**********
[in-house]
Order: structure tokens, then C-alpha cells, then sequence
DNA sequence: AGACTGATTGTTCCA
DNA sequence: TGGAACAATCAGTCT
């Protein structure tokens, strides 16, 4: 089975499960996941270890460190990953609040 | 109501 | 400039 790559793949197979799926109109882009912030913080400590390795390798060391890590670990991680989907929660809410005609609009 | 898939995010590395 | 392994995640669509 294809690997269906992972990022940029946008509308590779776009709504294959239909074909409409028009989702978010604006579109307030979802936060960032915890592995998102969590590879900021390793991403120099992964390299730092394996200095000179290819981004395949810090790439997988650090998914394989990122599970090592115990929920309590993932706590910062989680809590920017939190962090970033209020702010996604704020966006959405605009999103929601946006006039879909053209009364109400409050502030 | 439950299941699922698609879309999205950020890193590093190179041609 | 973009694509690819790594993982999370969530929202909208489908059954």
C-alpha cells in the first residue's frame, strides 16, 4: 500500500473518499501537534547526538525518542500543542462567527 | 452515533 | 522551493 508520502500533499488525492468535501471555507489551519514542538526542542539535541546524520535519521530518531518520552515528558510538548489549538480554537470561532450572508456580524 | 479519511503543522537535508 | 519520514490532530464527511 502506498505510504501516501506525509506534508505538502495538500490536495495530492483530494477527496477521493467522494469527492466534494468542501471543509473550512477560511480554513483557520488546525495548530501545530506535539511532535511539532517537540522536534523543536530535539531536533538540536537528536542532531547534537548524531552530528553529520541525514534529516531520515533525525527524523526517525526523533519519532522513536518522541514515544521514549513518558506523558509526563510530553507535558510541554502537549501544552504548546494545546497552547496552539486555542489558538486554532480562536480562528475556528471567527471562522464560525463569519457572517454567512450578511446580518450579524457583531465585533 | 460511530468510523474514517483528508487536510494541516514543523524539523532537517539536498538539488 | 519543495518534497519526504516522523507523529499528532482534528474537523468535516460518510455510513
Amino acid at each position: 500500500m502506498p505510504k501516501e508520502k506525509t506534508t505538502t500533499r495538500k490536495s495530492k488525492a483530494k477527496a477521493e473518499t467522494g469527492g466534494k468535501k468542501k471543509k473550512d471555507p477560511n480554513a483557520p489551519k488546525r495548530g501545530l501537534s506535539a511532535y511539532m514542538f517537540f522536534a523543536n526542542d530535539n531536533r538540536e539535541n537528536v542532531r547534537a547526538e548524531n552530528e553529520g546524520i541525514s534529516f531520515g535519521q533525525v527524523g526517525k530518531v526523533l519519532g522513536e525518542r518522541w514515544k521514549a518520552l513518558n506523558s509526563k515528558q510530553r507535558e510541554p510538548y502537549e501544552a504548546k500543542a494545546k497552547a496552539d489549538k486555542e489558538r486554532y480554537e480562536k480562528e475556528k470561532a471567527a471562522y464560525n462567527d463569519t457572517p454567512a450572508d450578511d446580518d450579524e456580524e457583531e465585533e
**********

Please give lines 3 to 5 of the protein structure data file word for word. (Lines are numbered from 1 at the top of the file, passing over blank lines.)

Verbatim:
DNA sequence: AGACTGATTGTTCCA
DNA sequence: TGGAACAATCAGTCT
């Protein structure tokens, strides 16, 4: 089975499960996941270890460190990953609040 | 109501 | 400039 790559793949197979799926109109882009912030913080400590390795390798060391890590670990991680989907929660809410005609609009 | 898939995010590395 | 392994995640669509 294809690997269906992972990022940029946008509308590779776009709504294959239909074909409409028009989702978010604006579109307030979802936060960032915890592995998102969590590879900021390793991403120099992964390299730092394996200095000179290819981004395949810090790439997988650090998914394989990122599970090592115990929920309590993932706590910062989680809590920017939190962090970033209020702010996604704020966006959405605009999103929601946006006039879909053209009364109400409050502030 | 439950299941699922698609879309999205950020890193590093190179041609 | 973009694509690819790594993982999370969530929202909208489908059954």